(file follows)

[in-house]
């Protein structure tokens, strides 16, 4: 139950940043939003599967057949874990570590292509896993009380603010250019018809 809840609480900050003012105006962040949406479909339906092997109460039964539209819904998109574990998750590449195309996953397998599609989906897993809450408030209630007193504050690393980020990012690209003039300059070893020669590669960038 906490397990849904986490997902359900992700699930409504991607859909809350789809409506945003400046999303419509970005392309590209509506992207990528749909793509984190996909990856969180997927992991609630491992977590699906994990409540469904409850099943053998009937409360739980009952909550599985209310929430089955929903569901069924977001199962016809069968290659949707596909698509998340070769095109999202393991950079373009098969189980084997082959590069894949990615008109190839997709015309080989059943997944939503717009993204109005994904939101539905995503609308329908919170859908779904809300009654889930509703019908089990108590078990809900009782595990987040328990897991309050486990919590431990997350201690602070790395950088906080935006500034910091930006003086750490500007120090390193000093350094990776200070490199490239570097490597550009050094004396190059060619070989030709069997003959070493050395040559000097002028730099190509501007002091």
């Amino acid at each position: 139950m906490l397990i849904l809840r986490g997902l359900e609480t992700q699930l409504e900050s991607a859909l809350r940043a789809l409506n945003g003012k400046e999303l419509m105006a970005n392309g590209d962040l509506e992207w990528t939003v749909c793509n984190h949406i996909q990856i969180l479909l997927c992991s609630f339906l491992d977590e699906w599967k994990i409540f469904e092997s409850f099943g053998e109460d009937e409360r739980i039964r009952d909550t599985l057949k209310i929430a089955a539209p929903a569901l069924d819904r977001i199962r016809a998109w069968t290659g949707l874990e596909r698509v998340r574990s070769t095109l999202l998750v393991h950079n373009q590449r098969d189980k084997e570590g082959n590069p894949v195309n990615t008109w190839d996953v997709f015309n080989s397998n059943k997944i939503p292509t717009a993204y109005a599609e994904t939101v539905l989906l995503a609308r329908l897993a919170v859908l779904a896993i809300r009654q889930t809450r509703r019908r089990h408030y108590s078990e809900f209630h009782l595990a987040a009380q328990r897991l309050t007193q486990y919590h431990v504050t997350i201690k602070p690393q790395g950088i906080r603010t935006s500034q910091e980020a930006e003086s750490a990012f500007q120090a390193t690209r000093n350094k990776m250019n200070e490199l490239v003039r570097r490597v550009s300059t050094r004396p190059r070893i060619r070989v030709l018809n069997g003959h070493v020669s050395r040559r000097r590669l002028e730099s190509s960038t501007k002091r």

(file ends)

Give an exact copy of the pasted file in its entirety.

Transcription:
[in-house]
């Protein structure tokens, strides 16, 4: 139950940043939003599967057949874990570590292509896993009380603010250019018809 809840609480900050003012105006962040949406479909339906092997109460039964539209819904998109574990998750590449195309996953397998599609989906897993809450408030209630007193504050690393980020990012690209003039300059070893020669590669960038 906490397990849904986490997902359900992700699930409504991607859909809350789809409506945003400046999303419509970005392309590209509506992207990528749909793509984190996909990856969180997927992991609630491992977590699906994990409540469904409850099943053998009937409360739980009952909550599985209310929430089955929903569901069924977001199962016809069968290659949707596909698509998340070769095109999202393991950079373009098969189980084997082959590069894949990615008109190839997709015309080989059943997944939503717009993204109005994904939101539905995503609308329908919170859908779904809300009654889930509703019908089990108590078990809900009782595990987040328990897991309050486990919590431990997350201690602070790395950088906080935006500034910091930006003086750490500007120090390193000093350094990776200070490199490239570097490597550009050094004396190059060619070989030709069997003959070493050395040559000097002028730099190509501007002091």
């Amino acid at each position: 139950m906490l397990i849904l809840r986490g997902l359900e609480t992700q699930l409504e900050s991607a859909l809350r940043a789809l409506n945003g003012k400046e999303l419509m105006a970005n392309g590209d962040l509506e992207w990528t939003v749909c793509n984190h949406i996909q990856i969180l479909l997927c992991s609630f339906l491992d977590e699906w599967k994990i409540f469904e092997s409850f099943g053998e109460d009937e409360r739980i039964r009952d909550t599985l057949k209310i929430a089955a539209p929903a569901l069924d819904r977001i199962r016809a998109w069968t290659g949707l874990e596909r698509v998340r574990s070769t095109l999202l998750v393991h950079n373009q590449r098969d189980k084997e570590g082959n590069p894949v195309n990615t008109w190839d996953v997709f015309n080989s397998n059943k997944i939503p292509t717009a993204y109005a599609e994904t939101v539905l989906l995503a609308r329908l897993a919170v859908l779904a896993i809300r009654q889930t809450r509703r019908r089990h408030y108590s078990e809900f209630h009782l595990a987040a009380q328990r897991l309050t007193q486990y919590h431990v504050t997350i201690k602070p690393q790395g950088i906080r603010t935006s500034q910091e980020a930006e003086s750490a990012f500007q120090a390193t690209r000093n350094k990776m250019n200070e490199l490239v003039r570097r490597v550009s300059t050094r004396p190059r070893i060619r070989v030709l018809n069997g003959h070493v020669s050395r040559r000097r590669l002028e730099s190509s960038t501007k002091r």